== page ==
Interview

Dynamic New Computer Resource for Pastors

New CD provides pictures, video clips, graphics, charts, and sermon texts for the busy pastor

James A. Cress is the secretary for the Ministerial Association at the General Conference of Seventh-day Adventists.
Don Gray has served as a pastor, church administrator, and ministerial secretary. Throughout his career, however, his first love has always been training and equipping pastors and laity for ministry.

Ministerial Association secretary James A. Cress recently sat down with his former boss and mentor, Don Gray, to discuss how new technological advances can improve our presentation of the gospel.

Jim: Don, when I began public evangelism as a young pastor, state-of-the-art technology meant two projectors with a dissolve unit. I suspect things have changed.

Don: Yes. Cutting-edge technology everywhere is focusing on the future. What worked and was accepted in the seventies, or even in the eighties, is totally out of date today. We are just three years away from the new millennium. No other generation has ever witnessed the unbelievable developments in communications that we are experiencing. Computers and the CD-ROM, along with satellite downlinks and the Internet, have all enhanced our ability to communicate. Today you can let everyone everywhere simultaneously share the same information. For example, the recently completed Discoveries in Prophecy series was transmitted to five continents.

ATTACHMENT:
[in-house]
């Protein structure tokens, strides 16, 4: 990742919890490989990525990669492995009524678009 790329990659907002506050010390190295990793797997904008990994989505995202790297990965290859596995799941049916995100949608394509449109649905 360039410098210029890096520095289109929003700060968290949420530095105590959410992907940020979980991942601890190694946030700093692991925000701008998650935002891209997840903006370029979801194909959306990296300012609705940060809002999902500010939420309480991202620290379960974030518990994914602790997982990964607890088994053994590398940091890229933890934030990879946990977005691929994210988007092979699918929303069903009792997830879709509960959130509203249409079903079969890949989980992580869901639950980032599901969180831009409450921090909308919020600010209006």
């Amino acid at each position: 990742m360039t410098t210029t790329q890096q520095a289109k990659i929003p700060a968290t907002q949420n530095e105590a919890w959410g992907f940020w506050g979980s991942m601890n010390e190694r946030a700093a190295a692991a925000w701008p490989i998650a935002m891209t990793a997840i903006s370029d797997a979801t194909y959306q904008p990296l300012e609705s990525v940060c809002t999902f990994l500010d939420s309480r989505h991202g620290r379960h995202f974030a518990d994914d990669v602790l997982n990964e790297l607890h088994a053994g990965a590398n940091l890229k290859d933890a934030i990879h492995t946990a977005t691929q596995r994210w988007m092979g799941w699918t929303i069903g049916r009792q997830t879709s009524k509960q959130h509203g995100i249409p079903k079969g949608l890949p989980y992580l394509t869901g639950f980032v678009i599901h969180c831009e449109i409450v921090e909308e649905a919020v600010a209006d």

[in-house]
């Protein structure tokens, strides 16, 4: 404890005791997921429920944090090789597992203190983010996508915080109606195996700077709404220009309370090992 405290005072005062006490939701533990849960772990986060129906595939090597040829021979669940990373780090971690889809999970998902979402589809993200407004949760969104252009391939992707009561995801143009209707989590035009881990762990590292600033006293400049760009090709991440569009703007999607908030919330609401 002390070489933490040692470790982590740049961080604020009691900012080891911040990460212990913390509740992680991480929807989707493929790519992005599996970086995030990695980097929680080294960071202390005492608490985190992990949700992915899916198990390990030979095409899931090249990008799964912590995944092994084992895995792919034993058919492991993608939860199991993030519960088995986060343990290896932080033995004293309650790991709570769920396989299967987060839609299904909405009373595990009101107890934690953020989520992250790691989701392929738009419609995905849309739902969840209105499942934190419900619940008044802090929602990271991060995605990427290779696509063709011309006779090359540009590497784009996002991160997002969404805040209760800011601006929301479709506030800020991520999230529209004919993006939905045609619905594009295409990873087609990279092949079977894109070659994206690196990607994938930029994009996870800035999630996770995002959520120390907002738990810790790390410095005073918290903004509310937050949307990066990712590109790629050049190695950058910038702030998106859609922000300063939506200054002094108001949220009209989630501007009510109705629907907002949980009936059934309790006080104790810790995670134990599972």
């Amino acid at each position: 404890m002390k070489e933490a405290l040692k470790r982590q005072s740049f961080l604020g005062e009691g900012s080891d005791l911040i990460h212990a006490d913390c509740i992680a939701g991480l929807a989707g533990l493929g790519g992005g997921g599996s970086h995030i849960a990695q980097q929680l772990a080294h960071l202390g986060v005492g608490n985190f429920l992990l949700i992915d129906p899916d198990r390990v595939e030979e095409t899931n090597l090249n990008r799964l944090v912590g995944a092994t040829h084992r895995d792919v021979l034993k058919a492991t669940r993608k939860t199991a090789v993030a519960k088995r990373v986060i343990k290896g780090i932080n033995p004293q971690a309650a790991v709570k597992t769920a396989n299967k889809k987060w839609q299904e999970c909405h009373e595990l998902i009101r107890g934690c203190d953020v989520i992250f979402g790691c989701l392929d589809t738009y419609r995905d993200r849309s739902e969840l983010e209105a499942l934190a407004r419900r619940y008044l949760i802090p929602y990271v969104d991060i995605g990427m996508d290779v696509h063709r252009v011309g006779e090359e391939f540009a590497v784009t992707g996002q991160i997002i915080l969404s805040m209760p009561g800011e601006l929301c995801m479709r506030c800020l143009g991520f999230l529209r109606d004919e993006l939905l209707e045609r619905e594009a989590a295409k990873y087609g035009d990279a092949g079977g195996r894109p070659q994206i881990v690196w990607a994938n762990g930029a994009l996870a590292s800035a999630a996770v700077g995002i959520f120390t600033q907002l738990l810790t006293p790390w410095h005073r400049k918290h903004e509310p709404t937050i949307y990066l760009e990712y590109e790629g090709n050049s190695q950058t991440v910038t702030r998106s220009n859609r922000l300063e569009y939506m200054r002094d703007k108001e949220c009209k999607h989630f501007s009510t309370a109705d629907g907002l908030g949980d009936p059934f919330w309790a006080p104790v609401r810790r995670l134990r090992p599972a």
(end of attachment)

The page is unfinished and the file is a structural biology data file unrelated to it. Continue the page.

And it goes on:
Jim: So do satellite broadcasts mean there is no longer need for a pastor to personally proclaim the gospel message in his own community?

Don: No. But today's savvy pastor must use tools that speak to audiences in ways they are accustomed to receiving information. For example, we need to communicate to the young and even the middle-aged by the means with which they are familiar. Slides to illustrate your sermons may have been great in the seventies and eighties, but state-of-the-art technology is used, expected, and understood today.

Jim: I wish such technology were readily available to a technologically challenged pastor like me.

Don: Pastors like you are the reason North American Division Graphics was created. Our task is to make it possible for busy pastors to use the computer to illustrate graphically what he or she wants to communicate. Any pastor with basic computer skills can now have photo graphs, texts, and charts that will rival the appearance of a 35mm slide.